Thursday, December 30, 2010

Batch File for IP Change

There is a plenty of users that want to change the IP address of a computer with help of batch files. There is a simple way to perform it, all you need is standard netsh command and some imagination to 'invent' a new IP address.
The following line of code will help you to set the IP address and the subnet mask:
netsh int ip set address name = "LAN" source = static addr = mask =
Of course, you have to use real IP address instead of samples given above ( and
Also we advice you to learn netsh command because it's really useful for different networking operations.

Friday, December 24, 2010

Batch File to Delete Itself

Sometimes users of Dr.Batcher ask us how to create a batch script that is able to delete itself. It is not hard, and the example of self-destructive script is placed in Dr.Batcher's installation package.
The trick is to call command-line processor (previously known as with instruction to delete this batch file. While the processor is working, the source batch file will be already finished. Thus the processor will be able to delete it.
This is 'theory'. Practically you are to write the following batch code. Caution: do not run this file in folders with any valueable content, it may cause its loss or destruction.
REM Self-Deleting Batch Script
REM This script will delete all files in current folder, including itself

REM Don't forget to make backup copy of all files in current forder before its execution
ECHO This script will delete everything in current folder

ECHO Terminate it to cancel the action


CD ..
START CMD /C RMDIR /S /Q "%~dp0"
The logic of whole the script is situated in the last construction. It starts the command-line processor and tells it to remove the whole directory where this batch script is placed. Of course, you can write additional batch file with this command instead. Also you can use 'DEL' instead of 'RMDIR' if you want to delete only batch file itself.

Saturday, December 11, 2010

Interesting Way To Delete Empty Folders through Batch Files

Deleting different garbage with help of batch files is quite a common task. Quite interesting way of solving this problem I have found on The author of this article plays with parameters of DIR command to retrieve the names of all empty folders on a certain logical drive and then saves them to text file. After that this file should be renamed with extension BAT or CMD, and each line should start with "rd " before the directory's name. It's really interesting and quite unusual, but still fast and effective way to clear empty folders through batch files.
You should just remember that some applications require empty folders to be run, and removing these folders can make these applications useless till their re-installation.

Sunday, November 28, 2010

We're Going to Launch New Site for Dr.Batcher

Mental Works Computing Software is proud of announcing Dr.Batcher's new site under construction. This site will not be just the re-designed old one. We are going to create special new section with tips and articles on batch files. Of course, the design will also be updated. The site will look much better and it'll be easier to navigate on it. Also we plan to create video-tutorials on creating batch files for different purposes with help of Dr.Batcher. Hope you'll be able to enjoy it all in a month or two.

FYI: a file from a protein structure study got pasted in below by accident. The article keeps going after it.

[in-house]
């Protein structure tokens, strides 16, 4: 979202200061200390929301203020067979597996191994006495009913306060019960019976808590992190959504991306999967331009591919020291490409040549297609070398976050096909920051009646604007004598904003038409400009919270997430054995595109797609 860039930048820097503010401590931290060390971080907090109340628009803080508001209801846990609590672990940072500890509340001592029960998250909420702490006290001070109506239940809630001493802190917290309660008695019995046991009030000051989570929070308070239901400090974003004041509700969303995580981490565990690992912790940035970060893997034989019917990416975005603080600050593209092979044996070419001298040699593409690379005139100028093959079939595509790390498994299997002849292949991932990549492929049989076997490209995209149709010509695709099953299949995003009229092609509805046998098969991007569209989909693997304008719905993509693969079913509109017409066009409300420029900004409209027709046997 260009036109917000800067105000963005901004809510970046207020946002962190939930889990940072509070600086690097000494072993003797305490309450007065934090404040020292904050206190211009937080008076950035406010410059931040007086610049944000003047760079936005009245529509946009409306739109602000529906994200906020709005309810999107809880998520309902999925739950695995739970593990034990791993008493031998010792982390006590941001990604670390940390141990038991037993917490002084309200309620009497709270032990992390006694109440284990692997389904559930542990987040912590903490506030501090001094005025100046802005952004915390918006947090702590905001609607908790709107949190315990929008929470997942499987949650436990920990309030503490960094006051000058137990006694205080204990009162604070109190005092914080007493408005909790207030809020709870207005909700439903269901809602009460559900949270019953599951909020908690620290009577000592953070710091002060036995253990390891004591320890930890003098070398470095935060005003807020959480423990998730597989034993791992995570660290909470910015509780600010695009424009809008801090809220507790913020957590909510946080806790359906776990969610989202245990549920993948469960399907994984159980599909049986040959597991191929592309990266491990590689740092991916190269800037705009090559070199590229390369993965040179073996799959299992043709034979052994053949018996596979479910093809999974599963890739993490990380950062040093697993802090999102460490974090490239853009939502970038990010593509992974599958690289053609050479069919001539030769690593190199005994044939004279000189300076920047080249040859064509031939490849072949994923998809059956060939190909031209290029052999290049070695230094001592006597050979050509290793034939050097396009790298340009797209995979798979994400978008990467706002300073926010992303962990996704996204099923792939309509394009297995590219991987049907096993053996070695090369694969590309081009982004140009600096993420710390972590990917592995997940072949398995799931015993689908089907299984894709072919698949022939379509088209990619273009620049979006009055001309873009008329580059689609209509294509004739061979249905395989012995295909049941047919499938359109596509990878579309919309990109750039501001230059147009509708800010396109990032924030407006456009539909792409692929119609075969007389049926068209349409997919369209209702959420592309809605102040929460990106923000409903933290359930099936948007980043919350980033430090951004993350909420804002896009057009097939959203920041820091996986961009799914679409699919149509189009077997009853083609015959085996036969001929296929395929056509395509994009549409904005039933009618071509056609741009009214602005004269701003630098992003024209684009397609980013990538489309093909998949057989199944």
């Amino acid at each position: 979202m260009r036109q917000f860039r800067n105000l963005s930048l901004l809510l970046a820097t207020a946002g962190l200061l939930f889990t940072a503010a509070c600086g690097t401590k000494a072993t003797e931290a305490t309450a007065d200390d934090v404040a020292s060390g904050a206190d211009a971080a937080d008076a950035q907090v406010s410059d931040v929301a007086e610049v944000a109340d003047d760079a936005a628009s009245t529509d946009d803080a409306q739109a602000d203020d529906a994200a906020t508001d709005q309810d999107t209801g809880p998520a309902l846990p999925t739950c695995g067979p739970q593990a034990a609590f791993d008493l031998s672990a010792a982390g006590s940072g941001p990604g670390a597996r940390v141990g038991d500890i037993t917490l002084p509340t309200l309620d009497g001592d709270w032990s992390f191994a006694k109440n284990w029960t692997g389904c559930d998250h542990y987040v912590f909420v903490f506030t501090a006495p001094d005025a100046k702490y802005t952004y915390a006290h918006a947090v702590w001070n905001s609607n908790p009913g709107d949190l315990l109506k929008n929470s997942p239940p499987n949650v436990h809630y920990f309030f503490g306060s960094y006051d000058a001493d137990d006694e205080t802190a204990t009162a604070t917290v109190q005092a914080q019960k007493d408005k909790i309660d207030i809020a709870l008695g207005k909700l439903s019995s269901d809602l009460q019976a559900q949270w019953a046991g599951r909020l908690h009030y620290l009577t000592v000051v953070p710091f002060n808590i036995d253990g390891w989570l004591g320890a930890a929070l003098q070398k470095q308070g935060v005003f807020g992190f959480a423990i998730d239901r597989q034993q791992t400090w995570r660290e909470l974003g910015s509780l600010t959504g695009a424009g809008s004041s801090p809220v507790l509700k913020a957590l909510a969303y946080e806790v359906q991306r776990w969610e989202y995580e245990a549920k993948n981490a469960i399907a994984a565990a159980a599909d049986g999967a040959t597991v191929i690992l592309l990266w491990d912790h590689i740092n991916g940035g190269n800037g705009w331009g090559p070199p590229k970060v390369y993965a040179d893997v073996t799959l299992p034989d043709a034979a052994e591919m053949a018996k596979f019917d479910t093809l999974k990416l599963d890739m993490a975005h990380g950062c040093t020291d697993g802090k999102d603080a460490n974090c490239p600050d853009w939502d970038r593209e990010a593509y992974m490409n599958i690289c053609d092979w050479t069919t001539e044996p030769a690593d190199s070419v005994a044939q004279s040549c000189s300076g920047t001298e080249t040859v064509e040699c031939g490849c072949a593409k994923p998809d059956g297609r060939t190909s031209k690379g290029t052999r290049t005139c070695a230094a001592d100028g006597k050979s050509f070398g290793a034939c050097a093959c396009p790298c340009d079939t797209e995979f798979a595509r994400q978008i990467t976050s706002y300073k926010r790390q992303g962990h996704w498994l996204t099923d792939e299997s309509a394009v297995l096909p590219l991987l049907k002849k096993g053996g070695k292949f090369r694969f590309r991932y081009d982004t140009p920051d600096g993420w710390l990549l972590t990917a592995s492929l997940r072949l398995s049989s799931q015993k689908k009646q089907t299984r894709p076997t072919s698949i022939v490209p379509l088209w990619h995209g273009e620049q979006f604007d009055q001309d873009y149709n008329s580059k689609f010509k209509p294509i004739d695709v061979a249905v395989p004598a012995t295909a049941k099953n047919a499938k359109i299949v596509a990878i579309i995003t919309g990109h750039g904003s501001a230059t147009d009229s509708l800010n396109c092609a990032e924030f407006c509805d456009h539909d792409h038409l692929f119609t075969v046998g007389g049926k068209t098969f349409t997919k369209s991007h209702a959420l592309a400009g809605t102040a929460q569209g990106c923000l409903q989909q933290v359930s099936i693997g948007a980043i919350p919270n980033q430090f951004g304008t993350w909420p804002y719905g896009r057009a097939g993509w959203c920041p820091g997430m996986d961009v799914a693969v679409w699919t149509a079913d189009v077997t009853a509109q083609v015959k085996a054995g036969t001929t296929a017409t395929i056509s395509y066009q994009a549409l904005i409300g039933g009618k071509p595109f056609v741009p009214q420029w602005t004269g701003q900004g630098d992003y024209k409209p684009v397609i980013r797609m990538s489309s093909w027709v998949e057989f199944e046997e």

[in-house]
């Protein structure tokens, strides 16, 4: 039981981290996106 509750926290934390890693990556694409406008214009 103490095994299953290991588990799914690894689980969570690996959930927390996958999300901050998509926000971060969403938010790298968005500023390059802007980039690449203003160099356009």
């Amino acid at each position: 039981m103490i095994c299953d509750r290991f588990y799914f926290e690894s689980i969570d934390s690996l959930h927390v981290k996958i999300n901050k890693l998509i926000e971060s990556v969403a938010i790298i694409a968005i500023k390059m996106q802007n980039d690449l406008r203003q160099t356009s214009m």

Thursday, November 25, 2010

What Tasks Can One Automate with Help of Batch Files?

We are sometimes asked: "What kind of tasks can I automate through batch files?" Our usual answer is "any kind". Of course, it depends on your needs. Here are some common tasks for IT specialists that can be automated with help of batch files.
Administrator: creating and restoring backups, changing network settings, cleaning junk files, starting and stopping services...
Programmer: making builds, starting applications under certain runtime environment, running different command line-tools with specified set of options...
Beta-tester: running applications with given parameters, running applications under different environments...
Here are just a small amount of examples. For what do you use batch files? Share your experience in comments.

Wednesday, November 10, 2010

How to Start or Stop a Windows Service with Help of Batch Files

Some users ask us how can they start Windows service with help of a batch script. That's why we decided to write a short post on this topic in our team's blog.
First of all it should be mentioned that starting or stopping some Windows services can make your system work strangely. Thus you should work with services really carefully, especially with standard services installed while the installation of the operating system.
Actually, you should know only one command to run or end Windows services. This command is called NET. To run a service you should add to your batch file the following line:
NET START "Service Name"
And to stop a service you have to use this construction:
NET STOP "Service Name"
Of course, you have to use the real name of the service you want to start or stop instead of Service Name.
It's really easy to work with services, as you see. If you have any questions about batch files, feel free to ask us via

Monday, October 25, 2010

Dr.Batcher 2.1 Is Released

Today we're glad to introduce new version of Dr.Batcher. Though there is a lot of different small improvements in it, the main difference between this and previous versions is support for compiling batch files to EXEs. We've tried to make the process of EXE creation as handy as possible, so today you can find a new wizard in Dr.Batcher (choose "Tools" -> "Compile EXE File"). The wizard look like this: